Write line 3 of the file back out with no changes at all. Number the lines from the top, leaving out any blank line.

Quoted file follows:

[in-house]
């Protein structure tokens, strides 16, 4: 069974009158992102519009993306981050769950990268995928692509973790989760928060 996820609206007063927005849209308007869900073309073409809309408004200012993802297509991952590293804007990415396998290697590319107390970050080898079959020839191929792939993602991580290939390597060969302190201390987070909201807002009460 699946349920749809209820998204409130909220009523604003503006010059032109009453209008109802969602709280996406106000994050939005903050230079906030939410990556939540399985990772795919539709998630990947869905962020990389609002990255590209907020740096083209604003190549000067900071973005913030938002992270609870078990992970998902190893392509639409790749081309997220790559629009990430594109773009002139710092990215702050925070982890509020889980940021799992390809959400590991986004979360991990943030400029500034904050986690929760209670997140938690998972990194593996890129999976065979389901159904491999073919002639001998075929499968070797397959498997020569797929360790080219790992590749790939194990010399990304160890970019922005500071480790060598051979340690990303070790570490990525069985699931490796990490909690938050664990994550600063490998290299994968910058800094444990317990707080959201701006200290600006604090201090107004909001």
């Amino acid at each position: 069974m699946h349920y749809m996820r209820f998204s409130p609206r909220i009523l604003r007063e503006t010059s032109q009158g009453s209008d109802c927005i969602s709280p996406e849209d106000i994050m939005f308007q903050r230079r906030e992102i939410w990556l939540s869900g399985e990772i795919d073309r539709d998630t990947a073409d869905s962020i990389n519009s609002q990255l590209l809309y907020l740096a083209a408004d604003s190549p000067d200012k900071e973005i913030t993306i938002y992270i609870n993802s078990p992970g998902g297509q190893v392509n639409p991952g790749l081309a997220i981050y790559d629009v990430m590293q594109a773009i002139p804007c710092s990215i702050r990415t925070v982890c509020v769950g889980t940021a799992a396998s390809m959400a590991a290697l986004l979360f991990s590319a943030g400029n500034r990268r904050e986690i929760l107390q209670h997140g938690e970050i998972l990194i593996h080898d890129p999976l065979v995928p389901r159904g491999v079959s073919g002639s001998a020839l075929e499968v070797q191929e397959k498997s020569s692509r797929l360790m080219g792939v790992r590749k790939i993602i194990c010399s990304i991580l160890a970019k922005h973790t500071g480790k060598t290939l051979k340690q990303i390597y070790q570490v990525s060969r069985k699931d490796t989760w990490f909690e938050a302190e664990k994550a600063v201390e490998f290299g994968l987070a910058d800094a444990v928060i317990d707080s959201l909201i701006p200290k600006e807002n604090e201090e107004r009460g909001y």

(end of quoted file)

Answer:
């Amino acid at each position: 069974m699946h349920y749809m996820r209820f998204s409130p609206r909220i009523l604003r007063e503006t010059s032109q009158g009453s209008d109802c927005i969602s709280p996406e849209d106000i994050m939005f308007q903050r230079r906030e992102i939410w990556l939540s869900g399985e990772i795919d073309r539709d998630t990947a073409d869905s962020i990389n519009s609002q990255l590209l809309y907020l740096a083209a408004d604003s190549p000067d200012k900071e973005i913030t993306i938002y992270i609870n993802s078990p992970g998902g297509q190893v392509n639409p991952g790749l081309a997220i981050y790559d629009v990430m590293q594109a773009i002139p804007c710092s990215i702050r990415t925070v982890c509020v769950g889980t940021a799992a396998s390809m959400a590991a290697l986004l979360f991990s590319a943030g400029n500034r990268r904050e986690i929760l107390q209670h997140g938690e970050i998972l990194i593996h080898d890129p999976l065979v995928p389901r159904g491999v079959s073919g002639s001998a020839l075929e499968v070797q191929e397959k498997s020569s692509r797929l360790m080219g792939v790992r590749k790939i993602i194990c010399s990304i991580l160890a970019k922005h973790t500071g480790k060598t290939l051979k340690q990303i390597y070790q570490v990525s060969r069985k699931d490796t989760w990490f909690e938050a302190e664990k994550a600063v201390e490998f290299g994968l987070a910058d800094a444990v928060i317990d707080s959201l909201i701006p200290k600006e807002n604090e201090e107004r009460g909001y």